Renault e.dams were imperious this year, and it’s hard to look past them in terms of which team performed best. They produced an all-conquering powertrain that proved quick over one lap as well as having the best race pace on the grid. It’s no wonder then that they secured podiums in eight out of the ten races, including five wins, which meant they took the team’s championship by nearly fifty points. They’ve started the 2016-17 season in the same fashion with two wins from two, and at the moment it doesn’t look like anyone is able to get near them in terms of pace. Only a fool would bet against them repeating their title success next year. – Scott Douglas

Credit: FIA World Rally Championship


EKSRX Mattias Ekstrom’s squad were the favourites for the 2016 World RX Teams Title and the intention was made more serious with the signing of Topi Heikkinen before the season began. The team rarely put a foot wrong in 2016 and the Audi S1 Quattro was one of the quickest cars in the field. An amazing acheivement for only the second year of competition for Ekstrom’s squad.– Phil Kinch

Ducati MotoGP Team

Following years of disappointment the Italian giants finally made a return to the the top step of the podium in 2016. Their first win since 2010 came at the Austrian Grand Prix thanks to Andrea Iannone and this was followed by Andrea Dovizioso’s race win in Malaysia. The red duo were up at the front challenging for podiums and victories for the majority of the year and how refreshing it was to see. 2017 looks even better for the team with Jorge Lorenzo joining from Yamaha. – Josh Close

Red Bull Racing

Red Bull improved massively from their 2015 form, and are the only team other than Mercedes to win a race this year. They have capitalised on the mistakes of Mercedes to take victories, and have also displayed serious potential for the future to win races on their own merit. – Megan Cantle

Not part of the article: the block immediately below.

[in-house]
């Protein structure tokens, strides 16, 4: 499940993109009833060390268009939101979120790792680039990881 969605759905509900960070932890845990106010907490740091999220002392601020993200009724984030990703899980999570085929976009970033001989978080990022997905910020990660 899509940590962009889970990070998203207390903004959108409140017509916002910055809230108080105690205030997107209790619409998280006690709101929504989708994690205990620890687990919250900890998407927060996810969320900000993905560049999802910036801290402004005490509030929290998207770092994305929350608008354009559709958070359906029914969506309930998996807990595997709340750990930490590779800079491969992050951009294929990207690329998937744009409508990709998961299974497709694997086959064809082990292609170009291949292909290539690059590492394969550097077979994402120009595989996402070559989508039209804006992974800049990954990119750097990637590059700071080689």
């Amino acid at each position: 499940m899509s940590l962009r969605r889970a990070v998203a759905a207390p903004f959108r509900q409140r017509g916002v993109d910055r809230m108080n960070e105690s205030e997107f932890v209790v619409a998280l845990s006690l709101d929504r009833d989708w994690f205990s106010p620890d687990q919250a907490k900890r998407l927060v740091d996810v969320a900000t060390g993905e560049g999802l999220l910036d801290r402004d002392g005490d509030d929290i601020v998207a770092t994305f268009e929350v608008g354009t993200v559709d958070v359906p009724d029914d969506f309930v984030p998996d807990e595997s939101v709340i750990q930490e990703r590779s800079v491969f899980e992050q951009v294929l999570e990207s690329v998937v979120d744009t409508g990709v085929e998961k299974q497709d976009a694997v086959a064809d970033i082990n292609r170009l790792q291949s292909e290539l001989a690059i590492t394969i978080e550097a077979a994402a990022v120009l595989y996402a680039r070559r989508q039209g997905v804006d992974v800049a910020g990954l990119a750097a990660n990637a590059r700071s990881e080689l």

While Mercedes have ruled the Formula 1 paddock once again, they have also been pushed hard by a charging Red Bull Racing in 2016. The latter gets the vote from me more so for their recovery to race-winning form this season, Daniel Ricciardo and Max Verstappen forming a formidable partnership that avoided fall-out while claiming a pair of victories and a Malaysian Grand Prix one-two. A Monaco pit stop blunder aside, the team have closed a gap to the Silver Arrows that only looked like growing during pre-season testing, so 2017’s regulation changes offer a chance for Christian Horner’s outfit to trim that buffer even further. – Dan Mason

Nico Hulkenberg and Sergio Perez – Credit: Sahara Force India F1 Team

Sahara Force India Formula 1 Team

The Silverstone-based squad have had their best year in F1 so far, with some strong performances, including two podiums for Sergio Perez in Monaco and Baku, have made it highly likely they will take fourth in the constructor’s championship. A fantastic effort for a small, independent team, who have made it their goal to punch above their weight at every opportunity. – Rachel Hack

No team in world motorsport punched above their weight quite like Force India in 2016. Given their budget, they seem to have been swimming against the tide for a number of years in Formula One but they continue to defy expectations. To finish fourth in the Constructors Championship, with only the ‘big three’ of Mercedes, Red Bull and Ferrari ahead of them is nothing short of remarkable. Their drivers deserve immense credit too with Nico Hulkenberg putting another consistent campaign while Sergio Perez’s reputation continues to soar with podium finishes at Monaco and Baku emphasising what a superb talent he is. – Louis Suddaby